Levine Museum of the New South is now offering several pricing options to make visiting free for all families.
- Sundays: Admission on Sundays is 50% off.
- $2 admission for EBT (electronic benefit transfer) and WIC (Women, Infants and children) recipients, with a maximum cost of $10 per qualifying family
- A maximum admissions fee of $30 for all families of 10 or less
Besides the new accessible pricing, The Levine Museum of the New South announced the launch of a new initiative, Access History, to help bring Charlotte’s history and culture to life for children and families. Access History will offer interactive and educational opportunities to help families learn about the local community through history.
The Museum’s kid-friendly programs will explore Southern, post-Civil War history. Scavenger hunts will help families engage with the Museum’s core exhibit, Cotton Fields to Skyscrapers, highlighting significant events in the Piedmont region since 1865. Family tree and personal history workshops will encourage families to study their own roots. Interactive performances with poets, dancers and storytellers will connect children with art and history.
If you like free parking too, and who doesn’t, park in 7th Street Station, right next door. Bring your parking ticket to the Levine Museum for validation. On weekdays you can validate parking for up to two hours, but on weekends, you can validate for all day, so you can enjoy other Uptown attractions as well.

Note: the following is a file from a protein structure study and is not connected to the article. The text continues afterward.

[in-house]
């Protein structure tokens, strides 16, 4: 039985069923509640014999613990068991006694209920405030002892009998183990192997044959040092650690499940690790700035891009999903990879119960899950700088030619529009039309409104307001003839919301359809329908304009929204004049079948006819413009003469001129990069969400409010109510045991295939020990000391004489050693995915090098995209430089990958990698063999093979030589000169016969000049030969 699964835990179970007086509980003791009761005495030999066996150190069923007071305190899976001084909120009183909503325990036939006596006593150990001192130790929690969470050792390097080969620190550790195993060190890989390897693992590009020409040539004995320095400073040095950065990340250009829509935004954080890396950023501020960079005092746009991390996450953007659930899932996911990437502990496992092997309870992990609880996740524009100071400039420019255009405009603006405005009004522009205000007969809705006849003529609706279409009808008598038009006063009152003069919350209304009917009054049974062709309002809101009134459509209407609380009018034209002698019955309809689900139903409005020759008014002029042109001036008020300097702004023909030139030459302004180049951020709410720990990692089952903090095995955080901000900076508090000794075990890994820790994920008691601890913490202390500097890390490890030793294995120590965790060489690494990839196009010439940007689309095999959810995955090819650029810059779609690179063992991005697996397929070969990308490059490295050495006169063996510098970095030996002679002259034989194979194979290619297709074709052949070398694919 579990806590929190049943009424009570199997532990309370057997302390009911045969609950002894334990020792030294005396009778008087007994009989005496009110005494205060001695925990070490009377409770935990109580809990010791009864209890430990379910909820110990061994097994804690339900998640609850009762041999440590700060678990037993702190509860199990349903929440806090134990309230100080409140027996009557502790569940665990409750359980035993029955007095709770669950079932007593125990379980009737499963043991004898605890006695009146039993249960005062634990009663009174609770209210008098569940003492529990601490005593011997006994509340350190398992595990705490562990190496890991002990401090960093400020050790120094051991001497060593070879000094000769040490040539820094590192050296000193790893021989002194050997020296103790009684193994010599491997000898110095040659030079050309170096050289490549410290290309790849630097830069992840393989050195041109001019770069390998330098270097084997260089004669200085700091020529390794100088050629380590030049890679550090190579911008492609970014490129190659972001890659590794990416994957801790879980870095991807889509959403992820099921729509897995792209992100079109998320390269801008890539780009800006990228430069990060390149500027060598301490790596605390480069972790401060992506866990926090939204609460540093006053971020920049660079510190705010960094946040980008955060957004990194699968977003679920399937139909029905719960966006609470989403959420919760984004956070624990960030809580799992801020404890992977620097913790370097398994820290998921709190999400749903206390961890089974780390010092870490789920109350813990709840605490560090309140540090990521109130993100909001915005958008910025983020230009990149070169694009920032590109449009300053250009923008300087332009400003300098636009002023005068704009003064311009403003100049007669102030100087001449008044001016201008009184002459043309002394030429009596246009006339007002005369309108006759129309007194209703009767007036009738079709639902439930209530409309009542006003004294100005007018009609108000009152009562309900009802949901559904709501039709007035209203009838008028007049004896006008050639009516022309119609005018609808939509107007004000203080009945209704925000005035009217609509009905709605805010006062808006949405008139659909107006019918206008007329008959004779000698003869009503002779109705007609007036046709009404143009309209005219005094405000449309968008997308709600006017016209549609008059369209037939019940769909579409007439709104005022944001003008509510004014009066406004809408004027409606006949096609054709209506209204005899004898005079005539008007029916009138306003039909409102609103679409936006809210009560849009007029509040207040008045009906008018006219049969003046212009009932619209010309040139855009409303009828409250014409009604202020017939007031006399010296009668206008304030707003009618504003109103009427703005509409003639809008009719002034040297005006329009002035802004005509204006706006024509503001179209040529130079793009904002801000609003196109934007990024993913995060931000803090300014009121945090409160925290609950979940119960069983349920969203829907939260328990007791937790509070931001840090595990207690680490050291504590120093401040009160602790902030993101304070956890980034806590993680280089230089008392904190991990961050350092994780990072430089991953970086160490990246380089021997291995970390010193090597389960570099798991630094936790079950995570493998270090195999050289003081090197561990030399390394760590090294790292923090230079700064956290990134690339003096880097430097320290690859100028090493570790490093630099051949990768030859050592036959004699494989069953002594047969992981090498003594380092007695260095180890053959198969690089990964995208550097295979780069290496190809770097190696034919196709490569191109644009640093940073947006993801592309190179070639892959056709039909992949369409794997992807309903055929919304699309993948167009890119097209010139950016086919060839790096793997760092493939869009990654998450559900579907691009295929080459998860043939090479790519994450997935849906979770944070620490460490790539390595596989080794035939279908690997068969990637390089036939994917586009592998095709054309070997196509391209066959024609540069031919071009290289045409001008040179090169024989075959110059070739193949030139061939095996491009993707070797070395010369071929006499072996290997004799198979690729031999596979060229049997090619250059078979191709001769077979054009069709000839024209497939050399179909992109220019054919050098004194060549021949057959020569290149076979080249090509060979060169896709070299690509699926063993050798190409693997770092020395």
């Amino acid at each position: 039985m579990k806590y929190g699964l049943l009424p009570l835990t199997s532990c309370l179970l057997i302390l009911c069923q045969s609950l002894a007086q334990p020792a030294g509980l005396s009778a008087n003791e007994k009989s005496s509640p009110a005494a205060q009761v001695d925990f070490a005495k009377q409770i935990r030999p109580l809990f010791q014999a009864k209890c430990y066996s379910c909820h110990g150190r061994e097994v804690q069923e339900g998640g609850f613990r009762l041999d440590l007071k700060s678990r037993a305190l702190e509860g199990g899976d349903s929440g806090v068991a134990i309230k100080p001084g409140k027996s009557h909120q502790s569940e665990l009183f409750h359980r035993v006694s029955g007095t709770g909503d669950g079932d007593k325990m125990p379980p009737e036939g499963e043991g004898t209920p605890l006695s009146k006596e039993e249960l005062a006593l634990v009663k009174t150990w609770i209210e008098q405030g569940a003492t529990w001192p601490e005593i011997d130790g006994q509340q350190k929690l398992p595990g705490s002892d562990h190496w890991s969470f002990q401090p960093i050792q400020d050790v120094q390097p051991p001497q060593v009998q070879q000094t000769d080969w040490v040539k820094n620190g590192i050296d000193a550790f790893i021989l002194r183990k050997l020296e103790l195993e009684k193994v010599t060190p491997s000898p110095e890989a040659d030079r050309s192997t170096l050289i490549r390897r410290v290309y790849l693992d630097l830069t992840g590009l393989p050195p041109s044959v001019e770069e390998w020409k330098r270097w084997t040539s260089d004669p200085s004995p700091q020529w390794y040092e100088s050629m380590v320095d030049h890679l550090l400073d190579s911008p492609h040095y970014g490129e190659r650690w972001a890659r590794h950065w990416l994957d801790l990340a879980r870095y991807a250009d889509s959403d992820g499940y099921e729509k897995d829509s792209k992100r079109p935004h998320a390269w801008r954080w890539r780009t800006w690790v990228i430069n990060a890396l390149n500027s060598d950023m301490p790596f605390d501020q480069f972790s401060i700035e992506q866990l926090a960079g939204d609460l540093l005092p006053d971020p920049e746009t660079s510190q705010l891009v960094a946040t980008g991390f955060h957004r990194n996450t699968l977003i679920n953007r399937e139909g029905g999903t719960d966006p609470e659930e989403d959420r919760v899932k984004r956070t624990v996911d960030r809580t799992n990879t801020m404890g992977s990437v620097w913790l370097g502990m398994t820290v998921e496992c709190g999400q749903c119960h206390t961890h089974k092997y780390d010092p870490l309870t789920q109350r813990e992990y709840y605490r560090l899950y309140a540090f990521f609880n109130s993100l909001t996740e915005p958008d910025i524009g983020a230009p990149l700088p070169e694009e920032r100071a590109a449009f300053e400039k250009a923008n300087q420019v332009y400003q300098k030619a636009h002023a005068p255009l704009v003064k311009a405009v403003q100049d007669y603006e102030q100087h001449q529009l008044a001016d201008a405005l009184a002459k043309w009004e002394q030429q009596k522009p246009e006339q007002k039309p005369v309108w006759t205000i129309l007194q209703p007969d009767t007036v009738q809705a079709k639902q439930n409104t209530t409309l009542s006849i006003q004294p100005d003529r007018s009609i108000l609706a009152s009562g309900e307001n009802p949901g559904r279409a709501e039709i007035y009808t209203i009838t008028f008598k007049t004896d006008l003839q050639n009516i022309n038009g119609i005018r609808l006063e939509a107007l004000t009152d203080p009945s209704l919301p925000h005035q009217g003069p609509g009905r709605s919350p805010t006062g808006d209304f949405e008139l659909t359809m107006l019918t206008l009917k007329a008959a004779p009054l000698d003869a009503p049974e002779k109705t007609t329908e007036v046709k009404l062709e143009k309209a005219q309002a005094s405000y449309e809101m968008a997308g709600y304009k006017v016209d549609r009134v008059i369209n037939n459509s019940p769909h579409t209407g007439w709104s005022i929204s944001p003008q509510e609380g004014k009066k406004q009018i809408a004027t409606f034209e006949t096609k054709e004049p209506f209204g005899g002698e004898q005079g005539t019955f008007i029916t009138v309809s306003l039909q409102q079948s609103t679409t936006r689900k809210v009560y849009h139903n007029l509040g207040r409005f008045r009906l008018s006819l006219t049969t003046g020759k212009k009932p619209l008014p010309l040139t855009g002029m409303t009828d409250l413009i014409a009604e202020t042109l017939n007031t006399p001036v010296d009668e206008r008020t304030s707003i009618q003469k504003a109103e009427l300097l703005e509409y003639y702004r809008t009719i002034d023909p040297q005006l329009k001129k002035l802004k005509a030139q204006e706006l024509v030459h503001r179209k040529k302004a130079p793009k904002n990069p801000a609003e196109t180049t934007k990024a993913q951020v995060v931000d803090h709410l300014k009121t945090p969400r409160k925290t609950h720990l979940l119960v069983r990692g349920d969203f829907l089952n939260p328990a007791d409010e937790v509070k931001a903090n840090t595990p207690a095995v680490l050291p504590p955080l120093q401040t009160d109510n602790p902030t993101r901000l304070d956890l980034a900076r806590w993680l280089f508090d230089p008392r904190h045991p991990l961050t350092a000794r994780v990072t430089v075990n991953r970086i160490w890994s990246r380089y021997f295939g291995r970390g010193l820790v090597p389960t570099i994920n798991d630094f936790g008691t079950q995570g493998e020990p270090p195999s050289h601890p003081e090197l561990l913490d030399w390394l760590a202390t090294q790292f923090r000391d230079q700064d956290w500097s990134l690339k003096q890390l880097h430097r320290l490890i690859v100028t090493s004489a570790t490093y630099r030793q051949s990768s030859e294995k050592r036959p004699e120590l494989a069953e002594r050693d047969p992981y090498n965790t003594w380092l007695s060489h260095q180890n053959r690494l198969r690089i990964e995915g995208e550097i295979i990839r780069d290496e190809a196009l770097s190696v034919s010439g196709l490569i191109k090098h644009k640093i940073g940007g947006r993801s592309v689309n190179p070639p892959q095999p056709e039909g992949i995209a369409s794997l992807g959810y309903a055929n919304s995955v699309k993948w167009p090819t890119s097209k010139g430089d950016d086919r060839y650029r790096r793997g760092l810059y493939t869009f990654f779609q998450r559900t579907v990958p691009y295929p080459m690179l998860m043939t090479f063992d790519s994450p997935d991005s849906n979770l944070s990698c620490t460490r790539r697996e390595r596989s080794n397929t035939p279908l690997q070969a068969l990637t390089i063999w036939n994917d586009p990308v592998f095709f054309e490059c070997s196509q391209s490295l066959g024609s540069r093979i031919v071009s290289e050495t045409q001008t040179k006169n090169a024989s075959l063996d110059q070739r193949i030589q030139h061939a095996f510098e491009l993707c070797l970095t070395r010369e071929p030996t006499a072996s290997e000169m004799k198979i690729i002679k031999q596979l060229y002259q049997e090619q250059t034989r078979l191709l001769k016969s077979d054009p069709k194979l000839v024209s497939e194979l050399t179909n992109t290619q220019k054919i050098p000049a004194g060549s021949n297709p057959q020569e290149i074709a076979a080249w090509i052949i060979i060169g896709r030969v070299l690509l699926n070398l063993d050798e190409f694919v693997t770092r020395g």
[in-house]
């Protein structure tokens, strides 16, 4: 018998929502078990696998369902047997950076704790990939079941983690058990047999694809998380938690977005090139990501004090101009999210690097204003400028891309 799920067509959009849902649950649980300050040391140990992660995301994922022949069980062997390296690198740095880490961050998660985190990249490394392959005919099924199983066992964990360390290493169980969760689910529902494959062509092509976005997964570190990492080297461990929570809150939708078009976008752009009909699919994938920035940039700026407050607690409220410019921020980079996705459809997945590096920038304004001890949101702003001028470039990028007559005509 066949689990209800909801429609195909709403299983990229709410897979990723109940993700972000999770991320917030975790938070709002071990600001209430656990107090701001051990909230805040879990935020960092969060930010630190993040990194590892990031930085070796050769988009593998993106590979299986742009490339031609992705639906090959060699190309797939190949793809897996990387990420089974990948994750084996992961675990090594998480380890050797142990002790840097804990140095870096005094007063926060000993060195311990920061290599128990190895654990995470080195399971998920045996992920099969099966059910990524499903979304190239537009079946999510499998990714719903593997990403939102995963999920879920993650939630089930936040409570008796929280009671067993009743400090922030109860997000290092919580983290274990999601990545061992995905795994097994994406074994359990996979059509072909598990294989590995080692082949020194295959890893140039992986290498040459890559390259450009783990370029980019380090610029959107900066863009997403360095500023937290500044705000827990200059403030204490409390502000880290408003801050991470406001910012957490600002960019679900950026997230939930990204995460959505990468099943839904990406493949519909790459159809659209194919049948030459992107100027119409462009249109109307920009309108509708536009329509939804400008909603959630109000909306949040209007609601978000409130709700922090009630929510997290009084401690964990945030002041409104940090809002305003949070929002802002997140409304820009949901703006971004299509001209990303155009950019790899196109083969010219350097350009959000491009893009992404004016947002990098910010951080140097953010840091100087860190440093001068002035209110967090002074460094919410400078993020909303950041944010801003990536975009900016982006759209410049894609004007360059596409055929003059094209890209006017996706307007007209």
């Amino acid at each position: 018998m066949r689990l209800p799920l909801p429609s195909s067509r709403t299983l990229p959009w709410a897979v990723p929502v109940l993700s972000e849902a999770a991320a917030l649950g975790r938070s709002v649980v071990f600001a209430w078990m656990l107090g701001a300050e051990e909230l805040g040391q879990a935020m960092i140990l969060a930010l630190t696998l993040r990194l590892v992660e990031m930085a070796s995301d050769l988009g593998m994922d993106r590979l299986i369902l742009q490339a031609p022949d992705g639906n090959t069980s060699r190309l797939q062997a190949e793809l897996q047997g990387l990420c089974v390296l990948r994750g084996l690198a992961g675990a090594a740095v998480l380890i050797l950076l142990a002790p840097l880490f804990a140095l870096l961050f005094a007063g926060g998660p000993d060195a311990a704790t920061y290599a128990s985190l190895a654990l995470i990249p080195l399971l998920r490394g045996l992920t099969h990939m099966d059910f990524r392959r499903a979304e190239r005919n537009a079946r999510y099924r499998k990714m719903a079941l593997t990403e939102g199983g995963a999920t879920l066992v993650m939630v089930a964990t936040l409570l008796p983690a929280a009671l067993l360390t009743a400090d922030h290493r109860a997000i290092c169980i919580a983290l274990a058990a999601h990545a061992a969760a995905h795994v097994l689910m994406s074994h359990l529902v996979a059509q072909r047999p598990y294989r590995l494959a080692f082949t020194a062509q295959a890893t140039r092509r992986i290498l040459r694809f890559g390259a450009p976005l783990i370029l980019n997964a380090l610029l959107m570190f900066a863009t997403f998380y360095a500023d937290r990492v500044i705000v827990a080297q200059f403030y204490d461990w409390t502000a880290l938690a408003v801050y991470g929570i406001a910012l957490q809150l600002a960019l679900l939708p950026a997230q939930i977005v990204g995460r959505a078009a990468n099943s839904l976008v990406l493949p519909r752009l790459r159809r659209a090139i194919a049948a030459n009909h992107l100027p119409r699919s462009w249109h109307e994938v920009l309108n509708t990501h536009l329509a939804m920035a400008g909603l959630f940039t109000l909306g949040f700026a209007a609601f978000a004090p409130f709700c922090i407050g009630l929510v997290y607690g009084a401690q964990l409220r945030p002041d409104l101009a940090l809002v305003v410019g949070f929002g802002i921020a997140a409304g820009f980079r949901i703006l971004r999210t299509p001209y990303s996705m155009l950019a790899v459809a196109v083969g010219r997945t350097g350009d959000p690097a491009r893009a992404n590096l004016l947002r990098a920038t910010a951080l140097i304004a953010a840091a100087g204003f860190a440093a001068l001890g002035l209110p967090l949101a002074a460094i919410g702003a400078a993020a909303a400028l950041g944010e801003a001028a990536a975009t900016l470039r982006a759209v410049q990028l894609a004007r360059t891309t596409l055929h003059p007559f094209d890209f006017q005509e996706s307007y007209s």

The Levine is an interactive history museum that focuses on the time period from 1865 until until current times. Its permanent exhibit, Cotton Fields to Skyscrapers: Reinventing Charlotte and the Carolina Piedmont in the New South, invites guests to step inside a one-room tenant farmers house, run a hand through a pile of seed cotton, listen to the churning of the cotton mill, play checkers on the front porch of a mill house, hear personal accounts from local sit-in leaders, and more.
On exhibit through October 22nd is K(NO)W Justice K(NO)W Peace, which is a community-created exhibit about police-involved shootings throughout the nation and in Charlotte.
Co-created with activists and law enforcement, the media, students, clergy and civic leaders, K(NO)W Justice K(NO)W Peace explores the historical roots of the distrust between police and community, tells the human stories beyond the headlines, and engages viewers in creating constructive solutions. The exhibition also captures the voices of local police, protesters, emergency personnel, faith leaders and others reflecting on their personal experiences during Charlotte’s protests.
Visit the museum’s website to learn about current and upcoming exhibits.
Also, here’s a list of the free days at all the Charlotte area museums.